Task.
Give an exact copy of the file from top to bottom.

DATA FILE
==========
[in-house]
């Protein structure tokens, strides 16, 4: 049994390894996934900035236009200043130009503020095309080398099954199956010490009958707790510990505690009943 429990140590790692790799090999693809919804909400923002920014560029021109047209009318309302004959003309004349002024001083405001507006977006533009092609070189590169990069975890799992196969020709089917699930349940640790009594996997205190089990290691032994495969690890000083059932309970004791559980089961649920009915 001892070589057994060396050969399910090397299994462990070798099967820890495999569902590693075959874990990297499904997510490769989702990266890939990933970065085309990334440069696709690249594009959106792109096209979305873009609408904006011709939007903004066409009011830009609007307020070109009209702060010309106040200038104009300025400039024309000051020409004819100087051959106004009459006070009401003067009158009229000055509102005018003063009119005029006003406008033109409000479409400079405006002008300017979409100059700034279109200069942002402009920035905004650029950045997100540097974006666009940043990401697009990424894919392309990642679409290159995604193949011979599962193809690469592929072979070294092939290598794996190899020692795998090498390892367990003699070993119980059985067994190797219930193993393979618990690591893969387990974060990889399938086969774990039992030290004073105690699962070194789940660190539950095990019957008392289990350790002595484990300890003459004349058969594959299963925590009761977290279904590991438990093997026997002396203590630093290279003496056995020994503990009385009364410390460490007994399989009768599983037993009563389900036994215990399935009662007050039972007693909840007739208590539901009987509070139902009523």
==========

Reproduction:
[in-house]
């Protein structure tokens, strides 16, 4: 049994390894996934900035236009200043130009503020095309080398099954199956010490009958707790510990505690009943 429990140590790692790799090999693809919804909400923002920014560029021109047209009318309302004959003309004349002024001083405001507006977006533009092609070189590169990069975890799992196969020709089917699930349940640790009594996997205190089990290691032994495969690890000083059932309970004791559980089961649920009915 001892070589057994060396050969399910090397299994462990070798099967820890495999569902590693075959874990990297499904997510490769989702990266890939990933970065085309990334440069696709690249594009959106792109096209979305873009609408904006011709939007903004066409009011830009609007307020070109009209702060010309106040200038104009300025400039024309000051020409004819100087051959106004009459006070009401003067009158009229000055509102005018003063009119005029006003406008033109409000479409400079405006002008300017979409100059700034279109200069942002402009920035905004650029950045997100540097974006666009940043990401697009990424894919392309990642679409290159995604193949011979599962193809690469592929072979070294092939290598794996190899020692795998090498390892367990003699070993119980059985067994190797219930193993393979618990690591893969387990974060990889399938086969774990039992030290004073105690699962070194789940660190539950095990019957008392289990350790002595484990300890003459004349058969594959299963925590009761977290279904590991438990093997026997002396203590630093290279003496056995020994503990009385009364410390460490007994399989009768599983037993009563389900036994215990399935009662007050039972007693909840007739208590539901009987509070139902009523």